SCFAs are the major energy source for dairy cows, which promote rumen development in calves and rumen epithelial papilla growth in lambs [40]. Zhao and Sun found that the concentration of GH in plasma was increased significantly with increasing level of ruminal infusion of mixed SCFAs [41]. Kato et al. found that addition of sodium-butyrate to milk formula increased the secretion of GH and insulin level in pre-weaning calves [14]. However, Matsunaga et al. found that ruminal or mesenteric venous infusion of SCFAs significantly suppressed GH secretion in a dose-dependent manner [4244]. Factors affecting GH or PRL synthesis and secretion in the dairy cow include hypothalamic factors, peripheral hormones, cytokines, and dietary nutrients [6,45]. Thus, there was a very large difference results among in vivo experiments according to the difference physiological state of the animal. Furthermore, the network integrating hormone, neurotransmitters, cytokines, and nutrient signaling in control of GH and PRL synthesis and secretion is complex and make interpretation difficult. It seems, therefore, that existing in vivo approaches are not effective for the investigation the effect and exact mechanisms of SCFAs on the GH and PRL synthesis and secretion in the dairy cows. Cell culture is one of the most convenient tools for understanding the mechanisms of pituitary hormone synthesis and secretion, which provides a powerful tool to uncover new information. Based on these reasons, we established a dairy cow GH and PRL secreting anterior pituitary cell model, which can be used successfully for the study of the mechanisms of hypothalamic factors, peripheral hormones, cytokines, or dietary nutrients regulating GH or PRL synthesis and release [46]. Mean acetate, propionate, and butyrate level in cerebrospinal fluid (CSF) of cattle are lower than in plasma [47,48]. In this study, a wide range concentration of SCFAs, which include the physiology concentration of SCFAs in CSF and plasma, was chosen. This study identifies a biochemical mechanism for the regulation of SCFAs on bovine GH and PRL gene transcription in DCAPCs, which may serve as one of the factors that regulate pituitary function in accordance with dietary intake.

4. Experimental Section

4.1. Materials

Fetal bovine serum (FBS), bovine serum albumin (BSA), trypsogen, and DMEM medium were purchased from Gibco (Grand Island, NY, USA). Sodium-acetate, sodium-propionate, sodium-butyrate, pertussis toxin (PTX), hyaluronidase, Dnase, and I type collagenase were provided by the Sigma Aldrich (St. Louis, MO, USA). Cell culture plates were purchased from Corning Incorporated (Corning, New York, USA). Bovine cAMP assay kit was purchased from R & D Systems (Minneapolis, MN, USA). Anti-phospho CREB (Ser133), anti-CREB antibodies, and PKA assay kit were purchased from Millipore (Billerica, MA, USA).

4.2. Isolation and Culture of DCAPCs

Pituitary glands were extracted from the heads of Holstein cows by electric saw at a local slaughterhouse and transported to the laboratory in HBSS solution without calcium and magnesium (CMF-HBSS) to which was added 50 μg streptomycin/mL, and 100 IU penicillin/mL at 5 °C within 2 h. The posterior pituitary was removed with precision medical scissors and tweezers to obtain integrated anterior pituitary glands. Anterior pituitary glands were located were diced into small pieces less than 1 mm3 and incubated in CMF-HBSS containing 0.3% I type collagenase, 0.1% hyaluronidase and 0.1‰ DNase at 37 °C for 2 h. The dispersed cells were washed three times with HBSS, resuspended in DMEM medium supplemented with 10% fetal bovine serum at seeding density of 1 × 103 cells/mL. Then, the cells were seeded into a 75 cm2 culture flask and incubated at 37 °C in a humidified atmosphere containing 5% CO2.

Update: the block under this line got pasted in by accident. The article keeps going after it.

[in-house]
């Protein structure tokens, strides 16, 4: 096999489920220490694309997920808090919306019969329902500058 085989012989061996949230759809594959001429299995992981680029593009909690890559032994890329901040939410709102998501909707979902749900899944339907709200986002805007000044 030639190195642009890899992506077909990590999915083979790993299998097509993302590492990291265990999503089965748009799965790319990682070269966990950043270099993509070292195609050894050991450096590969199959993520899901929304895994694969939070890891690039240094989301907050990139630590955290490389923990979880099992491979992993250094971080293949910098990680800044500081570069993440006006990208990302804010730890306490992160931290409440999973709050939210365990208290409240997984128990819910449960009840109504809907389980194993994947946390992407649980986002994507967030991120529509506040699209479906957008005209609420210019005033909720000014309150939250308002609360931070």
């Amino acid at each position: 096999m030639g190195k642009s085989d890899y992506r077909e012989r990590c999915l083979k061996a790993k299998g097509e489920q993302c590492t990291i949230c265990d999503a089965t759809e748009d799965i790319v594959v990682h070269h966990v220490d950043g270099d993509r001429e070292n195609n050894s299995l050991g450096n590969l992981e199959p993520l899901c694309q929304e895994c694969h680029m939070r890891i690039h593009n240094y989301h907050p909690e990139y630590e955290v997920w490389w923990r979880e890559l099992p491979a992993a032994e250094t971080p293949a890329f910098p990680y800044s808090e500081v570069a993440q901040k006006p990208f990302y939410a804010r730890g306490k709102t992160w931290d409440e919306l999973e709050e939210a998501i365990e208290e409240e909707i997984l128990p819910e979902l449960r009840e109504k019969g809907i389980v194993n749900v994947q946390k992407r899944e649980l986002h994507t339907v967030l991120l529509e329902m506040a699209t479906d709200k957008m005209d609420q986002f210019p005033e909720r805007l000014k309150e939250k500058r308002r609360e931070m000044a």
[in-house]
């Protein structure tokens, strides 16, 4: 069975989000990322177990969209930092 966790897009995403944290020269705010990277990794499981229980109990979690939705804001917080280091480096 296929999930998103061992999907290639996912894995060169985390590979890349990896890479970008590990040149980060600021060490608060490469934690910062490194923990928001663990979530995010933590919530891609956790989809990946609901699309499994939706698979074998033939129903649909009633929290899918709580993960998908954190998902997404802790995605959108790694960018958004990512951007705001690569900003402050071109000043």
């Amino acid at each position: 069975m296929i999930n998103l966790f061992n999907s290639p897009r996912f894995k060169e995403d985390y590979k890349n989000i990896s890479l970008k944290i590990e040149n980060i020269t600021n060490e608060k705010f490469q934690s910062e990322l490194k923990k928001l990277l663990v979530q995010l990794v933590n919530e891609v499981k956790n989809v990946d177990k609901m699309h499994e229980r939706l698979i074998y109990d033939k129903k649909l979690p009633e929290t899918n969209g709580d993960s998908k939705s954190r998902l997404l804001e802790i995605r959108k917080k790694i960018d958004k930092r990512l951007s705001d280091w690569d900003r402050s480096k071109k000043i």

4.3. Real-Time RT-PCR

For real-time PCR analysis, DCAPCs were grown in 6-well plates (5 × 105 cells), serum starved for 24 h, and then stimulated with 0, 0.1, 0.5, 1.0, 2.5, and 5.0 mmol/L acetate, propionate, or butyrate for 24 h. PTX is the ADP-ribosylating toxin produced by the whooping cough causing bacterium Bordetella pertussis. ADP-ribosylation of the α subunit of heterotrimeric Gαi proteins locks the α subunits into an inactive state, thus it is unable to inhibit adenylyl cyclase [49]. It is widely applied as a tool in biochemical and pharmacological studies for the investigation of signaling pathways involving heterotrimeric G proteins [33]. DCAPCs were also treated with or without prior PTX incubation (100 ng/L) for 2 h, and then stimulated with 1.0 mmol/L acetate, propionate, or butyrate for 24 h. Total RNA was isolated from cells with trizol reagent (Invitrogen, Carlsbad, CA, USA) according to the manufacturer’s instructions. Total RNA was treated with DNase I (Takara, Kyoto, Japan) to remove genomic DNA contamination. Total RNA concentration and purity was determined using a spectrophotometer (Bio-Rad, Hercules, CA, USA). Only samples with an optical density ratio at 260/280 nm 1.8–2.2 were used in further analysis. Total RNA integrity was checked by electrophoresis on an agarose gel. Total RNA samples were reverse transcribed using a reverse transcription kit (Takara, Kyoto, Japan) according to the manufacturer’s instructions. The primer sequences of GH, PRL, Pit-1, and GAPDH genes (Table 1) were designed as Laporta et al. described [50]. GH, PRL, and Pit-1 expression were evaluated by quantitation RT-PCR analysis using the Premix Ex Taq™ (Takara, Kyoto, Japan). The relative expression level for GH, PRL, and Pit-1 was calculated relative to GAPDH (the normalizer) using the comparative cycle threshold method [51,52].